Why are job descriptions important?
Job descriptions have been around for hundreds of years. In newspapers from the 1880s, you can find people looking for everything from servants and apprentices to apothecaries, and nowadays, it’s easy to find available jobs with a quick online search.
And these descriptions all have one thing in common ‒ they explain what specific roles involve.
What is the purpose of a job description?
A job description is important for both an employer and potential employee. For a potential employee, a job description’s purpose is to demonstrate the job functions they will be expected to carry out. But unlike in the 19th century, job descriptions need more than just a small paragraph on what work needs to be completed. Potential candidates want to know more information, such as location, company benefits, parking and salary, to ensure the job is right for them.
For an employer, whether you’re hiring your first employee or you’ve recruited many times before, a job description allows you to be specific about the qualifications and skills candidates should have, so that you know you will be hiring the best and most relevant people.
Why is a job description important?
Clear and precise job descriptions are really important, but why exactly? Below, we’ve taken a look at some of the reasons why they are so crucial, for both you as an employer and for job applicants.
They help you to hire the best candidates
You should view a job description as an advert for your company. You want potential employees to read it and apply for the role, and a candidate can tell a lot about a company from the description.
When you specify exact qualifications, experience levels and skills, only those who fit the criteria will apply, which can prevent time wasters or people who are not suitable for the role from applying. You don’t want to hire a candidate who may hand their notice in soon after starting because the job isn’t what they thought it was, so it’s important to prevent this from happening early on.
The more detailed the description, the better the quality of your applicants, and the more likely it is they will know if the job is right for them.
You can use them to monitor performance
Job descriptions can sometimes be used to ensure the employee is undertaking all the tasks being asked of them.
Sometimes, what is and isn’t part of an employee’s job description can become blurred, particularly as the job role grows and changes over time. The description is a good basis that shows the tasks they should be undertaking and the minimum targets they should be reaching, and both of you can refer back to it to ensure they’re on track.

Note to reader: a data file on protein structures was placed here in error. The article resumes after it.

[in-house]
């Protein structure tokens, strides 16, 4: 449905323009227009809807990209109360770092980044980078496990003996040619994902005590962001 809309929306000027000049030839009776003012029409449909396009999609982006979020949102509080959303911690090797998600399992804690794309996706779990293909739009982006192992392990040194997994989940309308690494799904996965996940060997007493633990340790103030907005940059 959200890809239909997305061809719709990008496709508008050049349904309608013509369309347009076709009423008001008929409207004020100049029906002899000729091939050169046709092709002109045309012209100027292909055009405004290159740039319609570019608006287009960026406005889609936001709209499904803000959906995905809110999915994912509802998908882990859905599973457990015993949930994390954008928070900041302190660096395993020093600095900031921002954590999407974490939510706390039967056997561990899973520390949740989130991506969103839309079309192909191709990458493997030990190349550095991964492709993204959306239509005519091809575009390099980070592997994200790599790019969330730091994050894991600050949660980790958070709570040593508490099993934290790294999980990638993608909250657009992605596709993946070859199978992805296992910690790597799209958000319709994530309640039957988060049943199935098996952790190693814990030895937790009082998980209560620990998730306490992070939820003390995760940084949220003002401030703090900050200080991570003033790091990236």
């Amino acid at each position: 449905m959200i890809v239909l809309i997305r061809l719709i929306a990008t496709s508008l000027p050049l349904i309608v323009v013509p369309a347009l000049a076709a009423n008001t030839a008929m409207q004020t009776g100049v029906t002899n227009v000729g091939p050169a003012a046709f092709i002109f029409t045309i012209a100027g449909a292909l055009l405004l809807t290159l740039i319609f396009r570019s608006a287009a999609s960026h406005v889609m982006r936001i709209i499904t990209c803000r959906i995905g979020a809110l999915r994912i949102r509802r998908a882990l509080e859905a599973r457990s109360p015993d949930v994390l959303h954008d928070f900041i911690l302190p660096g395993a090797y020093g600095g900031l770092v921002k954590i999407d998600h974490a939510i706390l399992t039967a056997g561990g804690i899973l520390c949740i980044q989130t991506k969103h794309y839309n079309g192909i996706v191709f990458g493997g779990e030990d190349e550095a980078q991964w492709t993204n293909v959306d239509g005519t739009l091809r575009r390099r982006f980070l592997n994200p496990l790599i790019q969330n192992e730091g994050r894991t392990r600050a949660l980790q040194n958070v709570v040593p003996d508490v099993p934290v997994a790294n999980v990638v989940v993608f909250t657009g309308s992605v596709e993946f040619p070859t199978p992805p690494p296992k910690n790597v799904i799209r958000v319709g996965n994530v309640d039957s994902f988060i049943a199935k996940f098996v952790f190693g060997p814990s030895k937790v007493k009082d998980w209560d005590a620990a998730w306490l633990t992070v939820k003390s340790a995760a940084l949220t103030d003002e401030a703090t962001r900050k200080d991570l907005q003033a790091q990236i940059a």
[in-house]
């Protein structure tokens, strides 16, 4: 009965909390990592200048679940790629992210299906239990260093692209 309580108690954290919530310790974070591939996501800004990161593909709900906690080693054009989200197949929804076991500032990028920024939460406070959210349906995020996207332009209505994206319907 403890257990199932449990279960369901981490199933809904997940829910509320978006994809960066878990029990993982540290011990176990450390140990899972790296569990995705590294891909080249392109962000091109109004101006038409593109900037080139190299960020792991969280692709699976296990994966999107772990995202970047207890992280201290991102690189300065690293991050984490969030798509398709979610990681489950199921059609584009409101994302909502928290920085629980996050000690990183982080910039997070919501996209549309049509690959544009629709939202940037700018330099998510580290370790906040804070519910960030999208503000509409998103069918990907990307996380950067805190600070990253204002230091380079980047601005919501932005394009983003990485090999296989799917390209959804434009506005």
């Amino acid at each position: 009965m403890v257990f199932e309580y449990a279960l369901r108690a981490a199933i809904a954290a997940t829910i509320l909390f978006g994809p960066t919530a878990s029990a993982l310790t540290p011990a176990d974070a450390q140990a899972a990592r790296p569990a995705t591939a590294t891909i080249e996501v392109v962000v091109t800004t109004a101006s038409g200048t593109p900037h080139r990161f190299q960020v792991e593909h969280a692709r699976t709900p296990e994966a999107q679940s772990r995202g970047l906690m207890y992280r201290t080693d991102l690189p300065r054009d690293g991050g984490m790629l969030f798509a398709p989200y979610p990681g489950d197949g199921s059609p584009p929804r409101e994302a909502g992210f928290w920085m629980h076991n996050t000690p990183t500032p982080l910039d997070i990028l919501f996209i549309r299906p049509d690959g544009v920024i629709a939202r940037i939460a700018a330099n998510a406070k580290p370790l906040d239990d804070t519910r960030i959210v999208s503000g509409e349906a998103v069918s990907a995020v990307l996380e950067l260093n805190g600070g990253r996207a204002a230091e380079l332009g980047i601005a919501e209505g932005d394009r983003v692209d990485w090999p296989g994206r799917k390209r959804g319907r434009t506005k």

They highlight where additional training is needed
When you’re interviewing a potential candidate for a certain job role, it’s rare that they will be proficient in all areas of the job already. Training of some sort is always needed in a new job, and a clear job description can highlight where this training is needed. During the interview, it may become clear which areas candidates are more proficient in and which areas they have less experience in. Getting a grasp of the training they need prior to starting is important, so you can put together a plan for when they start.
They can mitigate risk
There’s no law that says you need to provide a job description (though it would be very difficult to hire without one), but they can be used as legal documentation if an employee filed a lawsuit against a company. This is fairly rare, but can still happen. The description is proof that the employer expects a certain amount from the employee and may be used to show how the employee wasn’t doing their job. This could be useful in a case where an employee is suing for unfair dismissal, for example, and the description could help to show that the employee wasn’t doing what was expected of them.
Hopefully, this has helped to highlight the purpose and importance of job descriptions when it comes to hiring an employee for your business. They certainly are useful documents that should be regularly checked over and updated to keep them current.
Do you have one or more employees?
If you have an employee on a temporary or permanent basis, holding employers’ liability insurance is a legal requirement.
Under the Employers Liability Act (1969), employers must legally have a minimum of £5,000,000 employers’ liability cover.
Employers who do not have this insurance can be fined £2,500 for each day they are not properly insured.
You can learn more about employers’ liability insurance here.
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